Thursday, 24 October 2013

1740/50s Chardin Striped Robe a la Francaise

(C) Coltrane Koh

I have been stumbling across stripey 18th century gowns lately and wanting to do something 1750s, I have come up with my 1740/50s striped Chardin Francaise.
It all started with this wonderful gown, a very beautiful late Robe a la Francaise with green stripes. SOOO nice! But not 1750s.

MetMuseum 1780s

Then I came across this picture by Chardin which has been painted in 1741. And what Stripes they are! Of course you can't see much of the gown,  but it's wide stripes- I think the flounces are sticking out of wide winged cuffs. The robe is worn retroussee dans le poches. It really fuelled my imagination! :)

Morgentoilette, Chardin 1741

Also Norah Waugh mentions wide stripes as typical for the earlier 18th century in "the Cut of Women's clothes".  And THEN this really wide green and ivory stiped taffeta silks just begged to be made into something. ;)

ivory/seaweed green

The stripes are 20cm/8inches wide, that's quite something, I dare say, that's pretty wild. I have to admit, when ordering the fabric online, 8 inches stripes didn't seem quite as wide as they are, when 10 yards of fabric are spread out in front of you... :) (possibly has to do with being used to the metric system too... 8 inches just doesn't sound quite as big as 20cm!!)
Anyway, I decided to give it a real go. My version has relatively slim sleeves with winged cuffs.
Also I chose to make the petticoat from the same fabric and not a different colour like in the picture.
The robe is worn over side hoops (rocking horse pattern) and a quilted petticoat, and I have once again used JP Ryans Pet-en-l'air/Robe a la Francaise pattern. Still loving it.

Wednesday, 23 October 2013

Anna Maria Garthwaite (1688-1763) - 18th century textile designer

When it comes to choosing fabric for a dress project I am rather reluctant to take risks. Which  means I mostly opt for plain colours as I found you can go SO wrong with a pattern... I mean, you can't take ANY plaid or striped or colour combination, and coming to even more complicated things like floral patterns the possibilities for choosing the wrong kind of style and colour become even more abundant.

Anyway, I have been stumbling across some fabulous pictures of this English designer from the 18th century and wanted to share it with you.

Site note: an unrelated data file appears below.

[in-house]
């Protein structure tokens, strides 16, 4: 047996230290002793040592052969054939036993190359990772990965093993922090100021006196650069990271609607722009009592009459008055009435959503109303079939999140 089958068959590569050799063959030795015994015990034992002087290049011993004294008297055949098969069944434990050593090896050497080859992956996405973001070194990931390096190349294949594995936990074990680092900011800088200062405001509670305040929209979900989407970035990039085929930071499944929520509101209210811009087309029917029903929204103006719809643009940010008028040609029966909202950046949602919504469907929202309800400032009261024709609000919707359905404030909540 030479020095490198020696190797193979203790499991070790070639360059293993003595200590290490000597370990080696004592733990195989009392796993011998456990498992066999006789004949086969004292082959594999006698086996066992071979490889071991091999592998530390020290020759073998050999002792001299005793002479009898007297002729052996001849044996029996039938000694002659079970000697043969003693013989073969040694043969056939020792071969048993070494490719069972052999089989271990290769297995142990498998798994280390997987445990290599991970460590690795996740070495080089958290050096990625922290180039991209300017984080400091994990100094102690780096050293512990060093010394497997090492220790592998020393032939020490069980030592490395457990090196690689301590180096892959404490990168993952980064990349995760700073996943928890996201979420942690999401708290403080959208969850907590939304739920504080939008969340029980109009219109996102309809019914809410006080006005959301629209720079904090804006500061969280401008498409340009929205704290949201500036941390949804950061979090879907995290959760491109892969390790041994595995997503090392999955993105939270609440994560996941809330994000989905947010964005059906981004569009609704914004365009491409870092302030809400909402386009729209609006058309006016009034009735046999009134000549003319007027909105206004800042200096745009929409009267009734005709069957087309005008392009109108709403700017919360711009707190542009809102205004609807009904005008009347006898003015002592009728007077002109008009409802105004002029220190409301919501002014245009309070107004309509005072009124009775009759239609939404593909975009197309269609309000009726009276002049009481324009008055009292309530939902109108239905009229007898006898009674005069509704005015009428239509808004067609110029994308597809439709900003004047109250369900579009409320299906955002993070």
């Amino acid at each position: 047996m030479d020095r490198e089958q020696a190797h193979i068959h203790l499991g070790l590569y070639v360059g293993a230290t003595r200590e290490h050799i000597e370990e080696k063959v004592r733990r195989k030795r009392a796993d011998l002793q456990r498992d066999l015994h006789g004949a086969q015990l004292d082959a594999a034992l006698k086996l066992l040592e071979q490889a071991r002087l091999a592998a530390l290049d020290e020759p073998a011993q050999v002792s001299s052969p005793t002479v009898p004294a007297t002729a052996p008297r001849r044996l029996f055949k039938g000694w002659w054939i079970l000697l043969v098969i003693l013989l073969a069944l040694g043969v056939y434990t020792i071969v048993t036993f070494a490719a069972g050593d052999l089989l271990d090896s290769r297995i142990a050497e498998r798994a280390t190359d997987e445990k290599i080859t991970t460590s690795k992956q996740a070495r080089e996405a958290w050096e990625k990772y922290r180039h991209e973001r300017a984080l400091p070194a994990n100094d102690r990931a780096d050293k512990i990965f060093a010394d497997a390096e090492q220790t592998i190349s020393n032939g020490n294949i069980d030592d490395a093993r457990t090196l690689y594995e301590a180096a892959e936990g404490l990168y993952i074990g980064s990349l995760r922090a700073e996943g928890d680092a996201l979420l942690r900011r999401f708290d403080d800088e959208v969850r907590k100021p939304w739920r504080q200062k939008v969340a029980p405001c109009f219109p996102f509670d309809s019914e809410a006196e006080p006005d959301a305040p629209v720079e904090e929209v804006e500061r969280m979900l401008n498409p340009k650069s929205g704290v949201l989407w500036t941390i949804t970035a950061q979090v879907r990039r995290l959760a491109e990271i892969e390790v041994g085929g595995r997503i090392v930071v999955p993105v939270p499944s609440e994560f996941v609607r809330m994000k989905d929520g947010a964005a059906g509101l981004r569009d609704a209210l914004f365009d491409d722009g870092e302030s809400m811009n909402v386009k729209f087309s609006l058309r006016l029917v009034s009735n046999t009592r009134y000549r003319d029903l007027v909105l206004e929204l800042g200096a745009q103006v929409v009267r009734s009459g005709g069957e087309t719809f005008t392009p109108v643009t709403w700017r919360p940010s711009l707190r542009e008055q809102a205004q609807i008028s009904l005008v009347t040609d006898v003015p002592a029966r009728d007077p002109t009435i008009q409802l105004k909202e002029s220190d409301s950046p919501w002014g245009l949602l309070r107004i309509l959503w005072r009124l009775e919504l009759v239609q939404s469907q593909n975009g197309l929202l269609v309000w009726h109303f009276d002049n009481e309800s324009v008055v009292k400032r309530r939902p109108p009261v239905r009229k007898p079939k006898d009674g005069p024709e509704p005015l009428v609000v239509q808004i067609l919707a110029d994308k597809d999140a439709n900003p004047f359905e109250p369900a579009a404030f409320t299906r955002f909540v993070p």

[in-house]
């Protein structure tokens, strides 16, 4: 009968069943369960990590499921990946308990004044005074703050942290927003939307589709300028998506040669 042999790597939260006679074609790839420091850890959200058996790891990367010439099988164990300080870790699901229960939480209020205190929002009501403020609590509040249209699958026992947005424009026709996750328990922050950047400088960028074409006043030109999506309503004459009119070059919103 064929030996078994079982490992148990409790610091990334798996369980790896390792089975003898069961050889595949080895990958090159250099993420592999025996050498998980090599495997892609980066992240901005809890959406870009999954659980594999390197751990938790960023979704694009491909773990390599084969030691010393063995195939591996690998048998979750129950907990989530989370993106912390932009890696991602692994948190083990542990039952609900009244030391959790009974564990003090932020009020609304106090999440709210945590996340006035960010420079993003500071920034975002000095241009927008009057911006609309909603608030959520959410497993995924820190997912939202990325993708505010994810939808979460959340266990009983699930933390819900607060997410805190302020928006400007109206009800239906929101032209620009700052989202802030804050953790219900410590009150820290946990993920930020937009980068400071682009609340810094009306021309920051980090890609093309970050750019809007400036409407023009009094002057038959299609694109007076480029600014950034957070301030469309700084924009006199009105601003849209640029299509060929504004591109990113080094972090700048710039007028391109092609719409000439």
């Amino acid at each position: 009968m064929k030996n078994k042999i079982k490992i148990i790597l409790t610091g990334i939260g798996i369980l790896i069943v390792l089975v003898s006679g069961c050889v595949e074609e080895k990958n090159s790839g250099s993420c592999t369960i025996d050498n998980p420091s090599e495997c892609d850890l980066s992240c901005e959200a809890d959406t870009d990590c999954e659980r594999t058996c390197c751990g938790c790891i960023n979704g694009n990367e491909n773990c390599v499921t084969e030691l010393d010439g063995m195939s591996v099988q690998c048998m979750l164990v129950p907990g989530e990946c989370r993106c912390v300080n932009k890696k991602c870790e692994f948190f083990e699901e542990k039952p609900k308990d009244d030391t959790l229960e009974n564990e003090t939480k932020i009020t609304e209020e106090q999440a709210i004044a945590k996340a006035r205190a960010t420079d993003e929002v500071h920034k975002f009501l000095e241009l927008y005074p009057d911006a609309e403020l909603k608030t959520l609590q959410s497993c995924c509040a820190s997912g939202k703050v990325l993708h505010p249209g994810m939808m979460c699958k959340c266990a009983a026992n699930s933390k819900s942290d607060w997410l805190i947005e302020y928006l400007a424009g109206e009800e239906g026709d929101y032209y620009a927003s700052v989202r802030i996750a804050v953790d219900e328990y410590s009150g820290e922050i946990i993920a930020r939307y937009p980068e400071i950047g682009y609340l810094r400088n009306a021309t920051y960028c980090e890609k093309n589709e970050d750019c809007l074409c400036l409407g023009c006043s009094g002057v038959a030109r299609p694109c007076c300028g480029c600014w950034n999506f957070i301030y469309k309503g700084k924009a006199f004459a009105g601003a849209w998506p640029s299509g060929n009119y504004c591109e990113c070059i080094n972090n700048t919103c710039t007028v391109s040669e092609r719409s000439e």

Garthwaite 1726-28, HOW MODERN IS THIS!!!

Garthwaite 1752

Garthwaite 1726, one of my favourites

Garthwaite 1728

Garthwaite 1751

Garthwaite 1734

Garthwaite at the V&A, search

(above pictures are from V&A)

Pinterest Board Garthwaite

About Anna Maria Garthwaite (from Wikipedia)

Anna Maria Garthwaite (born 14 March 1688 in Leicestershire– October 1763, Spitalfields ) was a textile designer and created beautiful and intriguing floral designs for Spitalfield Silks (damask and brocades). Mainly from the 1720s to 50s. Many of her watercolour and fabric designs (more than 1000!) have survived (see V&A collection), but also pictures of her designs and original garments. (follow the wikipedia link above for more information on her biography)

What I found most astonishing was how incredibly modern some of her graphical work seems. The little trees (first picture above) could have been designed just recently but no, she came up with it about 300 years ago! 300 years!!! The below pictures show a few dresses with designs that are really bold , nearly greometrical patterns. I didn't believe my eyes! She turned from these very stylized designs to more "true to nature" designs which came into fashion in England (picture at the very bottom), while French designers went more stylized.

Mrs Charles Willing of Philadelphia was painted by Robert Feke in 1746 wearing a gown of English silk damask woven to a surviving 1743 design by Anna Maria Garthwaite. ( from wikipedia)

Robe à l’anglaise
Red silk damask
Circa 1775, England
Fabric by Anna Maria Garthwaite, 1751 from:

1740-1750 (woven) 1750-1760 (made) (attributed) from after 1751 1752

More about patterns and do's and don't's here: Marquise Stoffmuster